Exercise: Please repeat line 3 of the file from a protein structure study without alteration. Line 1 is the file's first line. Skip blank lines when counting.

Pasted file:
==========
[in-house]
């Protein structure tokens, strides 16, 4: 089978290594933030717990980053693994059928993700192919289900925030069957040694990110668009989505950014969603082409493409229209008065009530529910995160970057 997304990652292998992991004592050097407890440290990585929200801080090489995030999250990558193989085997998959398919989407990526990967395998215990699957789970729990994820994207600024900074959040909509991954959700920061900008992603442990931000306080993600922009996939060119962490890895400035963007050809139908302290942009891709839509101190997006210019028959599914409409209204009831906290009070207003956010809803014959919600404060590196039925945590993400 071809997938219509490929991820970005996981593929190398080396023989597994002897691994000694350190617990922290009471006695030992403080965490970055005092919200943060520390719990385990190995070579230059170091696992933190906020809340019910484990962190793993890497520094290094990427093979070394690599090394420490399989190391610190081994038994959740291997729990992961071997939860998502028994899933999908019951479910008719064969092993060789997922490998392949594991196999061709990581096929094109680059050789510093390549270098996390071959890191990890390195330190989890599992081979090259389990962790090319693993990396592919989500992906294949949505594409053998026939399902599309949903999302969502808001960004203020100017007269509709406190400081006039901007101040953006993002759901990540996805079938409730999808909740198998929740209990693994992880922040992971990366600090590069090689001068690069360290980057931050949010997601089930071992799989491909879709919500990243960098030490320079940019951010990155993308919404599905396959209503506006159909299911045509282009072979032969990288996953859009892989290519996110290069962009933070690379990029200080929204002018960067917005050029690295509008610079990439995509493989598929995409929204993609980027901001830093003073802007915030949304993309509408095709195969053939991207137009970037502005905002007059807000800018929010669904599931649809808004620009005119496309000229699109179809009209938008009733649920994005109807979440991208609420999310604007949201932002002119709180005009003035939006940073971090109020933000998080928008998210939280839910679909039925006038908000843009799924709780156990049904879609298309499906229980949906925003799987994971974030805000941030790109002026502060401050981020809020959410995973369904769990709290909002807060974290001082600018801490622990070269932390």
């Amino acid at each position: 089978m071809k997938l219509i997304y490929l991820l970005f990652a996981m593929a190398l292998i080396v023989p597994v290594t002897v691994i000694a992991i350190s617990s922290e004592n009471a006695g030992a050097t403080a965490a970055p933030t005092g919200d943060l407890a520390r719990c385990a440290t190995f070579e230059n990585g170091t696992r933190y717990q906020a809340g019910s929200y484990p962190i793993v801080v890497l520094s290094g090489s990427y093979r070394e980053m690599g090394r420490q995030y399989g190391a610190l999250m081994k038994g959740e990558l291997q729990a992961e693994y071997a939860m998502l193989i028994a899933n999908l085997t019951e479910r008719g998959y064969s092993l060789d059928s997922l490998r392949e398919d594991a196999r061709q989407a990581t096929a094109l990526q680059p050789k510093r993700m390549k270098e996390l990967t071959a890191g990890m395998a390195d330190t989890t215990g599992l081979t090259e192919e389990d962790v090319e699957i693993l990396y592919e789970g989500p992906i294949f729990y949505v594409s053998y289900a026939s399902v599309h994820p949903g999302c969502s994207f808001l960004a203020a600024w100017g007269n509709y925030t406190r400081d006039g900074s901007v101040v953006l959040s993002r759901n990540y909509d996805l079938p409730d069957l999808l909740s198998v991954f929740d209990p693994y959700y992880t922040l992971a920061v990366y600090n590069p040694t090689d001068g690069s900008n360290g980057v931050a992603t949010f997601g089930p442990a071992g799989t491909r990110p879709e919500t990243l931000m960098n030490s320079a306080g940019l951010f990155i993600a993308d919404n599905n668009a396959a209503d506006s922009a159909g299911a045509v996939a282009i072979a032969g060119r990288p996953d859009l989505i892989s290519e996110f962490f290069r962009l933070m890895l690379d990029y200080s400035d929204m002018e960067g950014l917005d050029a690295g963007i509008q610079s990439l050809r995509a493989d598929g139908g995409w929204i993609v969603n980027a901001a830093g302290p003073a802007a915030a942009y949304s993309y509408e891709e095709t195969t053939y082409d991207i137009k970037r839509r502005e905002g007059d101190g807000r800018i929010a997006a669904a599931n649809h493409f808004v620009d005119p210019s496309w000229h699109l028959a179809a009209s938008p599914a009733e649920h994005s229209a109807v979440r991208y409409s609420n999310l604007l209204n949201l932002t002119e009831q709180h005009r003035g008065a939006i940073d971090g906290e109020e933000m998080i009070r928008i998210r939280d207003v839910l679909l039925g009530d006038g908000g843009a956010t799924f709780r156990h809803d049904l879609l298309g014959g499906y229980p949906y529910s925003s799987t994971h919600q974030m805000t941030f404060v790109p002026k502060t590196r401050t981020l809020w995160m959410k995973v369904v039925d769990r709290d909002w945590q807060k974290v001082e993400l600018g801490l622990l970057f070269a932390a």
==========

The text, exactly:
């Amino acid at each position: 089978m071809k997938l219509i997304y490929l991820l970005f990652a996981m593929a190398l292998i080396v023989p597994v290594t002897v691994i000694a992991i350190s617990s922290e004592n009471a006695g030992a050097t403080a965490a970055p933030t005092g919200d943060l407890a520390r719990c385990a440290t190995f070579e230059n990585g170091t696992r933190y717990q906020a809340g019910s929200y484990p962190i793993v801080v890497l520094s290094g090489s990427y093979r070394e980053m690599g090394r420490q995030y399989g190391a610190l999250m081994k038994g959740e990558l291997q729990a992961e693994y071997a939860m998502l193989i028994a899933n999908l085997t019951e479910r008719g998959y064969s092993l060789d059928s997922l490998r392949e398919d594991a196999r061709q989407a990581t096929a094109l990526q680059p050789k510093r993700m390549k270098e996390l990967t071959a890191g990890m395998a390195d330190t989890t215990g599992l081979t090259e192919e389990d962790v090319e699957i693993l990396y592919e789970g989500p992906i294949f729990y949505v594409s053998y289900a026939s399902v599309h994820p949903g999302c969502s994207f808001l960004a203020a600024w100017g007269n509709y925030t406190r400081d006039g900074s901007v101040v953006l959040s993002r759901n990540y909509d996805l079938p409730d069957l999808l909740s198998v991954f929740d209990p693994y959700y992880t922040l992971a920061v990366y600090n590069p040694t090689d001068g690069s900008n360290g980057v931050a992603t949010f997601g089930p442990a071992g799989t491909r990110p879709e919500t990243l931000m960098n030490s320079a306080g940019l951010f990155i993600a993308d919404n599905n668009a396959a209503d506006s922009a159909g299911a045509v996939a282009i072979a032969g060119r990288p996953d859009l989505i892989s290519e996110f962490f290069r962009l933070m890895l690379d990029y200080s400035d929204m002018e960067g950014l917005d050029a690295g963007i509008q610079s990439l050809r995509a493989d598929g139908g995409w929204i993609v969603n980027a901001a830093g302290p003073a802007a915030a942009y949304s993309y509408e891709e095709t195969t053939y082409d991207i137009k970037r839509r502005e905002g007059d101190g807000r800018i929010a997006a669904a599931n649809h493409f808004v620009d005119p210019s496309w000229h699109l028959a179809a009209s938008p599914a009733e649920h994005s229209a109807v979440r991208y409409s609420n999310l604007l209204n949201l932002t002119e009831q709180h005009r003035g008065a939006i940073d971090g906290e109020e933000m998080i009070r928008i998210r939280d207003v839910l679909l039925g009530d006038g908000g843009a956010t799924f709780r156990h809803d049904l879609l298309g014959g499906y229980p949906y529910s925003s799987t994971h919600q974030m805000t941030f404060v790109p002026k502060t590196r401050t981020l809020w995160m959410k995973v369904v039925d769990r709290d909002w945590q807060k974290v001082e993400l600018g801490l622990l970057f070269a932390a």